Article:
QUnit’s setup is fairly simple and is easy to use. To get started, I will be using a simple boilerplate webpage. Notice that the two files required for QUnit (qunit-x.js and qunit-x.css) are included in the page source. Additionally, I have some inline JavaScript for which QUnit tests will be written.

home.html

<!DOCTYPE html>
<html>
<head>
  <meta charset="utf-8">
  <title>Homepage</title>
  <link rel="stylesheet" href="//code.jquery.com/qunit/qunit-1.17.1.css">
</head>
<body>
  <div id="qunit"></div>
  <div id="qunit-fixture"></div>
  <script src="//code.jquery.com/qunit/qunit-1.17.1.js"></script>
  <script src="//ajax.googleapis.com/ajax/libs/jquery/1.11.2/jquery.min.js"></script>
  <script>
  var app_home = (function() {
    function getData() {
      var obj = {
        user_msg:'Welcome to the homepage',
        page_heading:'Homepage heading'
      };
      return obj;
    }

    return {
      getData:getData
    };
    })();

    // app logic
    jQuery(document).ready(function() {
      app_home.getData();
    });
  </script>
  <script src="tests.js"></script>
</body>
</html>

Within tests.js, I have included two basis JavaScript tests. The first test is to verify that the data within app_home.getData()matches the expectations and the second test verifies the page title. Note that QUnit enables you to group tests into modulesusing QUnit.module().

tests.js

// Homepage
if(typeof app_home !== 'undefined') {
	QUnit.module("home");
	QUnit.test( "homepage data", function( assert ) {
	  var actual_obj = {
				user_msg:app_home.getData().user_msg,
				page_heading:app_home.getData().page_heading
			};
	  var expected_obj = {
				user_msg:'Welcome to the homepage',
				page_heading:'Homepage heading'
			}; 
	  assert.deepEqual( actual_obj, expected_obj, "Homepage data should match expected data");
	});
	QUnit.test( "page title", function( assert ) {
  		assert.equal( document.title, "Homepage", "page title should match expectation" );
	});
}

Opening home.html in a web browser should display the QUnit test results.

qunit-test

As a website or app scales, running these tests manually within a web browser can be time consuming.

Automating JavaScript tests using Grunt and PhantomJS

For the setup, first install nodejs followed by Grunt Cli
sudo apt-get install nodejs
sudo npm install -g grunt-cli

Within the root directory of your project, create a package.jsonfile with the following content.

package.json

{
  "name": "yourProjectName",
  "version": "0.0.1",
  "devDependencies": {
    "grunt": "~0.4.5",
    "grunt-contrib-qunit": "~0.5.2"
  }
}

npm-installSubsequently, run npm install. This should install grunt andgrunt-contrib-qunit packages within your project. You can view the contents of these packages within the node_modulesdirectory.

The next step is to create a Gruntfile.js file within the root directory of your project with the following content. Note that Gruntfile allows command line parameters and web page specific settings to be passed to PhantomJS.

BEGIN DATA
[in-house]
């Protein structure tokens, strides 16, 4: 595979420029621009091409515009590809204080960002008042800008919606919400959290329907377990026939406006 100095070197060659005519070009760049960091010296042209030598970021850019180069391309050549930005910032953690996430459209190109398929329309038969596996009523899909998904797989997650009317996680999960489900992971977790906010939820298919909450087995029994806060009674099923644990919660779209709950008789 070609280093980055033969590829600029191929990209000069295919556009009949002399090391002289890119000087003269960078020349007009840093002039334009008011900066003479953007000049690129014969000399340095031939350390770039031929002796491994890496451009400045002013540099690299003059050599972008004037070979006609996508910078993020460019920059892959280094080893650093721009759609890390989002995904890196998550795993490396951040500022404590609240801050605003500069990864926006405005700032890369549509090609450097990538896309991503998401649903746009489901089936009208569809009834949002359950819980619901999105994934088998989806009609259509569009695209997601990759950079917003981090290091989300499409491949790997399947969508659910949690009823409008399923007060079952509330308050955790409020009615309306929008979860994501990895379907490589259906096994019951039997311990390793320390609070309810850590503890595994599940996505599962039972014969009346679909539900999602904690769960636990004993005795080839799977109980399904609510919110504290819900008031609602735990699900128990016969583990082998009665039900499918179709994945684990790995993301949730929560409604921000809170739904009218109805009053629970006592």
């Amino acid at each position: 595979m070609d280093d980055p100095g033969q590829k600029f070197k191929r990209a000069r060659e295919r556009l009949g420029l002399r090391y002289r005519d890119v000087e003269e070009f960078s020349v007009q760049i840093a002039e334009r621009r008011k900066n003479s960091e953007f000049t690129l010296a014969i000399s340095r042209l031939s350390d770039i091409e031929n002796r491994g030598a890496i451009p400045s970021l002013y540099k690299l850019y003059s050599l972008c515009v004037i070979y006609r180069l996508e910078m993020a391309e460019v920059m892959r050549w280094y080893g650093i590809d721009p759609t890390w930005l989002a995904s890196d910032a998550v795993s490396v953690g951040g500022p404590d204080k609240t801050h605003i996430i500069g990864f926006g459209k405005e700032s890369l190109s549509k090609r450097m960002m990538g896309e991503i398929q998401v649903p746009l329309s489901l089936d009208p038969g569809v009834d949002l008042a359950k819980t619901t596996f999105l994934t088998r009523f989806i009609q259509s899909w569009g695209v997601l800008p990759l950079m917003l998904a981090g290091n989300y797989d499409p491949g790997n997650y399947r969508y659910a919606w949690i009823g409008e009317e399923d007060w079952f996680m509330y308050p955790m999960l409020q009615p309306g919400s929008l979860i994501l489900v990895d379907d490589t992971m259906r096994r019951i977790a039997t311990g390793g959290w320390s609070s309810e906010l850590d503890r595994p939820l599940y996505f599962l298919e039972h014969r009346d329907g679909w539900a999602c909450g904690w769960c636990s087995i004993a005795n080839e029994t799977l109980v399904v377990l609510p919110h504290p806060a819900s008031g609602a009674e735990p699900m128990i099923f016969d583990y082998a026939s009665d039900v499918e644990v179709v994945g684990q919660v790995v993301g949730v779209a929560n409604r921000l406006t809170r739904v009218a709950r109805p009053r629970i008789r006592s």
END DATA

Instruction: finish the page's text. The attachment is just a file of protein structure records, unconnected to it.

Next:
I have illustrated a few of these options in the Gruntfile below. For instance, “–cookies-file” property can be used to write cookie data to a text file. Similarly, under page specific settings – options like “resourceTimeout”, “userAgent” etc., can be set.

Gruntfile.js

module.exports = function(grunt) {
  grunt.initConfig({
    pkg: grunt.file.readJSON('package.json'),

    qunit: { 
      options: {
      	'--ignore-ssl-errors':true,
      	'--max-disk-cache-size':100000,
      	'--load-images':false,
      	'--local-to-remote-url-access':true,
      	'--ssl-protocol':'any',
        '--cookies-file':'cookies.txt'
      },
      all: {
      	options: {
      		urls: [
      			'http://test.local/home.html?module=home'
      		],
      		page: {
      			settings: {
      				resourceTimeout:10000,
      				//userAgent:'Mozilla/5.0 (iPhone; CPU iPhone OS 5_0 like Mac OS X) AppleWebKit/534.46 (KHTML, like Gecko) Version/5.1 Mobile/9A334 Safari/7534.48.3',
      				loadImages:false,
      				localToRemoteUrlAccessEnabled:true,
      			}
      		}
      	}
      }
    }
    
  });  
	grunt.loadNpmTasks('grunt-contrib-qunit');
	grunt.registerTask('default', ['qunit']);
};

Please go through the PhantomJS API for the full list of options.

Specifying the user agent for PhantomJS

Notice that I have commented out the userAgent property in Gruntfile – which is set to iPhone’s useragent. Uncommenting this line allows you to run the same set of JavaScript tests within PhantomJS with the useragent set to iPhone.

grunt-qunit-task-runner

 

Lastly, the grunt command can be run with arguments like --verbose to see additional information and --debug to review each HTTP(S) request in PhantomJS and the sequence of QUnit steps.